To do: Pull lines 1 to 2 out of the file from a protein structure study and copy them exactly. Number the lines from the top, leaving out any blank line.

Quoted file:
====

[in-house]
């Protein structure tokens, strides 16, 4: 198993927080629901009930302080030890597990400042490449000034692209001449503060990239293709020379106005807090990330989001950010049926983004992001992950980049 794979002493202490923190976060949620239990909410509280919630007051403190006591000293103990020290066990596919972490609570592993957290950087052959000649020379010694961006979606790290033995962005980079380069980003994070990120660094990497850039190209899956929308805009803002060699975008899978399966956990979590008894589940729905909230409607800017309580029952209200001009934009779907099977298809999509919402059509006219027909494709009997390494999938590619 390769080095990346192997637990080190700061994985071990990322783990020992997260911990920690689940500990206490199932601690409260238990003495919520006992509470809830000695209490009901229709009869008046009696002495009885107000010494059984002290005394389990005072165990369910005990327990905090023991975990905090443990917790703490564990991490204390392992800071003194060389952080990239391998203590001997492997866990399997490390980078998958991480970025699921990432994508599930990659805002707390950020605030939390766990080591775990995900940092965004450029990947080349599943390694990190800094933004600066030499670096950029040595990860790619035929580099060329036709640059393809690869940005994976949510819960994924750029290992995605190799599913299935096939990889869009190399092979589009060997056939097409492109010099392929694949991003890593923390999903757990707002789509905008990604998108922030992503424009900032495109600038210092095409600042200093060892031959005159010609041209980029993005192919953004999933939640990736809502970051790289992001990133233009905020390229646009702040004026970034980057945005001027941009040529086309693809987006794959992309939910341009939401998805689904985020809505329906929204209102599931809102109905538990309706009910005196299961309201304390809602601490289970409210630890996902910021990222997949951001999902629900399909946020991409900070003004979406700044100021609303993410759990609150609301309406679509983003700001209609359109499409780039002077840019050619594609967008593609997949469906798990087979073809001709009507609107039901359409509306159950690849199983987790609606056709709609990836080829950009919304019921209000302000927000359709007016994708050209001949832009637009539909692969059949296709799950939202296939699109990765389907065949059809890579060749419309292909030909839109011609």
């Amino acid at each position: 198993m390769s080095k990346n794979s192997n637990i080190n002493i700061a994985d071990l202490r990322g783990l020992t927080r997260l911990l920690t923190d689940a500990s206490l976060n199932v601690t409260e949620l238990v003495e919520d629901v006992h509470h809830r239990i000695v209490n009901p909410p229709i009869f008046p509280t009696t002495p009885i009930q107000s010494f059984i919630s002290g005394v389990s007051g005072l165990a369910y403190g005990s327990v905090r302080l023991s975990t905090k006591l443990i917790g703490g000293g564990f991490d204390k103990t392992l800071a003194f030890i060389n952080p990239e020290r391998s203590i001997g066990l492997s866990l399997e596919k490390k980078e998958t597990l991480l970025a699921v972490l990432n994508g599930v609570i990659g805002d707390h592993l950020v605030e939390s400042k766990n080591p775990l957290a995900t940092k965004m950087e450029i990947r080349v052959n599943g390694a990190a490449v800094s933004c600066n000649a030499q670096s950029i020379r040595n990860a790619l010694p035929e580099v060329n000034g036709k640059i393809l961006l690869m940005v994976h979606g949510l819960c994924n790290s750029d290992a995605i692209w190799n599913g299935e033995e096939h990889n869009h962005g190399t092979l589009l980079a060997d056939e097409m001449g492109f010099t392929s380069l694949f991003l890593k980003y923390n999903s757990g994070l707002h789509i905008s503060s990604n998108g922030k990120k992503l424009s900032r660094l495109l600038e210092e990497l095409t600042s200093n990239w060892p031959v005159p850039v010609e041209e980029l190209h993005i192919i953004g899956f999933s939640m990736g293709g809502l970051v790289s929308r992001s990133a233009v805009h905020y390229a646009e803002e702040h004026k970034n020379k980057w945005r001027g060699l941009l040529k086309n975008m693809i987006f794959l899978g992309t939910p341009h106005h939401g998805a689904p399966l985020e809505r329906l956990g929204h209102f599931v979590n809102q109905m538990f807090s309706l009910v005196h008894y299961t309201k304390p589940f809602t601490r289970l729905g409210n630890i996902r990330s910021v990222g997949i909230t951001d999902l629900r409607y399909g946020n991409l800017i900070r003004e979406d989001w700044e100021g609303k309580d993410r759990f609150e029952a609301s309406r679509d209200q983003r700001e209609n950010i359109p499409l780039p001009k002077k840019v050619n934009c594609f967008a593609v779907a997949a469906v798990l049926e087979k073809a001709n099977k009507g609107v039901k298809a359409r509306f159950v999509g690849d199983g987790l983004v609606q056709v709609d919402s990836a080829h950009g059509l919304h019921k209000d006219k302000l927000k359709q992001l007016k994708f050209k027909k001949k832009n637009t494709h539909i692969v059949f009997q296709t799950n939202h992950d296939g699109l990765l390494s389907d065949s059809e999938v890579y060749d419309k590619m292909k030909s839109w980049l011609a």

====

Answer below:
[in-house]
């Protein structure tokens, strides 16, 4: 198993927080629901009930302080030890597990400042490449000034692209001449503060990239293709020379106005807090990330989001950010049926983004992001992950980049 794979002493202490923190976060949620239990909410509280919630007051403190006591000293103990020290066990596919972490609570592993957290950087052959000649020379010694961006979606790290033995962005980079380069980003994070990120660094990497850039190209899956929308805009803002060699975008899978399966956990979590008894589940729905909230409607800017309580029952209200001009934009779907099977298809999509919402059509006219027909494709009997390494999938590619 390769080095990346192997637990080190700061994985071990990322783990020992997260911990920690689940500990206490199932601690409260238990003495919520006992509470809830000695209490009901229709009869008046009696002495009885107000010494059984002290005394389990005072165990369910005990327990905090023991975990905090443990917790703490564990991490204390392992800071003194060389952080990239391998203590001997492997866990399997490390980078998958991480970025699921990432994508599930990659805002707390950020605030939390766990080591775990995900940092965004450029990947080349599943390694990190800094933004600066030499670096950029040595990860790619035929580099060329036709640059393809690869940005994976949510819960994924750029290992995605190799599913299935096939990889869009190399092979589009060997056939097409492109010099392929694949991003890593923390999903757990707002789509905008990604998108922030992503424009900032495109600038210092095409600042200093060892031959005159010609041209980029993005192919953004999933939640990736809502970051790289992001990133233009905020390229646009702040004026970034980057945005001027941009040529086309693809987006794959992309939910341009939401998805689904985020809505329906929204209102599931809102109905538990309706009910005196299961309201304390809602601490289970409210630890996902910021990222997949951001999902629900399909946020991409900070003004979406700044100021609303993410759990609150609301309406679509983003700001209609359109499409780039002077840019050619594609967008593609997949469906798990087979073809001709009507609107039901359409509306159950690849199983987790609606056709709609990836080829950009919304019921209000302000927000359709007016994708050209001949832009637009539909692969059949296709799950939202296939699109990765389907065949059809890579060749419309292909030909839109011609």